The Ct value difference for the samples with a 10-fold concentration difference is expected to be 3.32 cycles, equal to the y-axis interception of the expected relationship in Fig 9A. Looking at Ct value differences for selected test systems in Fig 10A and Table 5, all median values of the test-dependent Ct value differences were between 3.1 and 3.4 Ct values and were therefore very close to the target value of 3.32. Moreover, the scattering of the Ct value differences within individual test collectives ranged from slightly below 1 to up to 2 Ct values.
Our study confirms that the laboratories’ performance with regard to their individual SARS-CoV-2 RT-qPCR tests is good overall. It must be emphasized that a correlation between viral load and measured Ct value can only be established by anchoring the Ct values obtained with assigned viral RNA loads of suitable reference materials, such as RM 1 and RM 2 and that the Ct value is unique to the laboratory and method being used. The special feature of RM 1 and RM 2 is that their SARS-CoV-2 RNA loads had been well quantified by two different approaches, by RT-qPCR using synthetic RNA molecules (Fig 1) and by digital PCR (Fig 2). Using RM 1 and RM 2, laboratories were able to determine what a given Ct value corresponded to for their respective test method used. It is clear that a Ct value obtained by a specific test system with the corresponding target gene does not apply to other tests and other target genes. This means that, for the introduction of a new test method, such a quantitative assessment must be performed again with the reference materials. Therefore, in the case of routine diagnosis, each laboratory must define its own threshold range of SARS-CoV-2 viral load between ~107 copies/mL and ~106 copies/mL for each assay as well as for each target gene. RM 1 and RM 2 allow laboratory professionals to correlate their procedure-dependent Ct values to the quantitative target values to support clinical decisions, like discharging patients from isolation [12,15–19]. Quantitative statements will be increasingly needed in the future to understand the severity of a positive PCR result in immunocompromised patients with persistent viral shedding [48,49] or treatment decisions  once antiviral therapy is universally established. Of course, a valid clinical decision presupposes that the preanalytical phase was correctly performed when the diagnostic test sample, e.g. the nasopharyngeal swab, was collected and that reliable anamnestic information is available. In addition, the time of sample collection must be considered with respect to the time of infection.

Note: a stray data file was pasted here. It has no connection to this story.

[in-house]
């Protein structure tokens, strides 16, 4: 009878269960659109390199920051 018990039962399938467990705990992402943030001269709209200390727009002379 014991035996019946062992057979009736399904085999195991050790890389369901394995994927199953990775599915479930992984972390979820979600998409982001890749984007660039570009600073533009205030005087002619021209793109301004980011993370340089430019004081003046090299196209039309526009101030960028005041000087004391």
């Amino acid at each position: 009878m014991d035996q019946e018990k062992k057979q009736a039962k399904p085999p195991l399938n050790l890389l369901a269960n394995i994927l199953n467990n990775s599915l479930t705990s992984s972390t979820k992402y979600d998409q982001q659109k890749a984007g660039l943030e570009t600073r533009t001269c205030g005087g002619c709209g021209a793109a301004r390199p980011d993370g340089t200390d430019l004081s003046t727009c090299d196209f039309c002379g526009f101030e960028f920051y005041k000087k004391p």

In terms of the conclusions that can be drawn for this study, it should be noted that influencing factors such as matrix differences between the reference materials and routine diagnostic samples (commutability) as well as the presence of different virus variants were not a subject of this investigation. Further studies are necessary to gain insight into the contribution of sequence differences observed for virus variants including variants of concern (VOCs) for anchoring Ct values to viral RNA loads.